Ah red Burgundy, when it is good it is totally irresistible, but things don’t have to be expensive to be good, quality exists at many levels. These two were a shade over twenty fun tokens each and, whilst they are examples of different Burgundy idioms, they provide plenty of delectable interest at their extremely reasonable price-points. I defy anyone to walk into a wine-merchant and find Claret with a higher enjoyment-quotient than these for the same cash outlay.
A quick bit of background. The Auxey is the bargain wine of the Comte Armand range. Benjamin Leroux makes it in a similar style to the Clos des Epeneaux so with all its tannins and crunchy fruit it really does seem like a baby Pommard. You can certainly keep it but I rather like it when it throbs with youthful vigour. The Dujac Fils et Pere wines are made from purchased grapes, but because the Dujac team keep a close eye on the viticulture they don’t lack anything in terms of quality. If you feel the need to try some Dujac wines (what do you mean, you haven’t tried any yet?) but cannot stretch to the serious stuff these will give you a good taste of the real thing.[image image_id=”3896″ align=”left” size=”medium”]
Auxey-Duresses Premier Cru 2005, Comte Armand
This nose seems a touch on the tight side, but more than enough fruit to it to make it smell quite attractive for all its brooding darkness. Indeed, the fruit is distinctly enjoyable and, together with the pronounced stony character of the nose, this smells remarkably complex and positively charged with interest. This is proper Burgundy. One thing you cannot deny about the palate is that it is pretty tannic. However, there are delicious layers of ripe, dark fruit and a lively amount of acid which makes it seem charged with vivacious energy and, in its bold style, it is rather well balanced. It has a solid persistence to its flavours which don’t lack dimension and, especially if you like a bit of rigour, there is more than enough gratification to be extracted from this. Hmmm… ‘extracted’, yes it is a bit. I don’t think this has pretensions above its modest origins, but as I said pleasure can exist at many levels and I’m happy to drink this. If I were being extremely critical I could venture that the alcohol level is very slightly too high, but I feel that is the character of the vintage showing. All in all this is good Burgundy.[image image_id=”3899″ size=”medium” align=”right”]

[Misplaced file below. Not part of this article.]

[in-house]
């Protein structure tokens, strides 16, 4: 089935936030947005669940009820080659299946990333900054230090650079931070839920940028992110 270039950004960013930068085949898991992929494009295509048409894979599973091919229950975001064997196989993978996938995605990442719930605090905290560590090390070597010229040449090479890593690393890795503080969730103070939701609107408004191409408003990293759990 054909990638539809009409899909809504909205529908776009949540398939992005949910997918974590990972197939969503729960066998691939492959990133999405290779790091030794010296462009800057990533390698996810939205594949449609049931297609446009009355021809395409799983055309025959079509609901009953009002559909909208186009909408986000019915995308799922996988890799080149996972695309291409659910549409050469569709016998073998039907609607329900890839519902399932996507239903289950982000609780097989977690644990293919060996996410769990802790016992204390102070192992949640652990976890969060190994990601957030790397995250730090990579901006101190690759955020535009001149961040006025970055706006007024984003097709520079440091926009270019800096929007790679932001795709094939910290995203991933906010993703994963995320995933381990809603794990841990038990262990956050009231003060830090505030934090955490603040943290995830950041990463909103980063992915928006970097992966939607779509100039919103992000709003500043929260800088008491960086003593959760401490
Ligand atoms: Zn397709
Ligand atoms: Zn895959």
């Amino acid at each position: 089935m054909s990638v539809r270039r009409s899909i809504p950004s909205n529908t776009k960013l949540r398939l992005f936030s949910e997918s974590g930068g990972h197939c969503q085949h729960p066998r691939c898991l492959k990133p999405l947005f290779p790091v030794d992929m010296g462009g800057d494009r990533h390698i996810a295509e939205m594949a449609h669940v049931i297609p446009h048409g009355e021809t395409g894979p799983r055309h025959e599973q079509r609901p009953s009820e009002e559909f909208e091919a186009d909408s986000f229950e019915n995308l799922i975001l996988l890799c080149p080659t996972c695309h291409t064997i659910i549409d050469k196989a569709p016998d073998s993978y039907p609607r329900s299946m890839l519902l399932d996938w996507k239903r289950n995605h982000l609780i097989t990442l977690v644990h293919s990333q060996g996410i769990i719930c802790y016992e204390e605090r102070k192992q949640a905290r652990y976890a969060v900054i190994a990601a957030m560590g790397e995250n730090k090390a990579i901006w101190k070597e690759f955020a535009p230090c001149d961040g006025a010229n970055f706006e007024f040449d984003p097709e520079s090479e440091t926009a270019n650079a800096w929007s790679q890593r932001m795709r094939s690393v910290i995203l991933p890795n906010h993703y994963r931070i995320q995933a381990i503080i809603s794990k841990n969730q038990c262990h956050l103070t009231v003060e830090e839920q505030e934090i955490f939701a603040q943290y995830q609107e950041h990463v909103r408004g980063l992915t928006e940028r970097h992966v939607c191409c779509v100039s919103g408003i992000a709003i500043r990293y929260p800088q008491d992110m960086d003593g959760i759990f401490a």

Chambolle-Musigny 2007, Dujac Fils et Pere
2007 Burgundies can be quite fleshy and fun; this shows some of that voluptuous character but there is a proper Chambolle prettiness to its nose. Its fruit is ripe and enjoyable with a slight floral character (I’m convinced I see this in a lot of Dujac wines, it has been my key to getting them correct in blind tasting challenges) and a decidedly polished earthiness to enhance its sophistication. The nose is certainly proper Burgundy, yet in a more gracefully seductive and less imposingly brooding style than the Auxey. For all its aromatic sophistication there is a lot of visceral pleasure here, the nose of a decently ravishing Chambolle. It tastes quite alluring too. There is plenty of ripe fruit to the palate but it doesn’t seem remotely over-blown, rather it is gratifyingly refined. I wonder if the new oak shows a hint with extended slurping, all the same I don’t have any real problems with its overall harmony. I feel this speaks very clearly of its origins, both in terms of the village and producer; since I love both I am greatly gratified by this wine. Yum!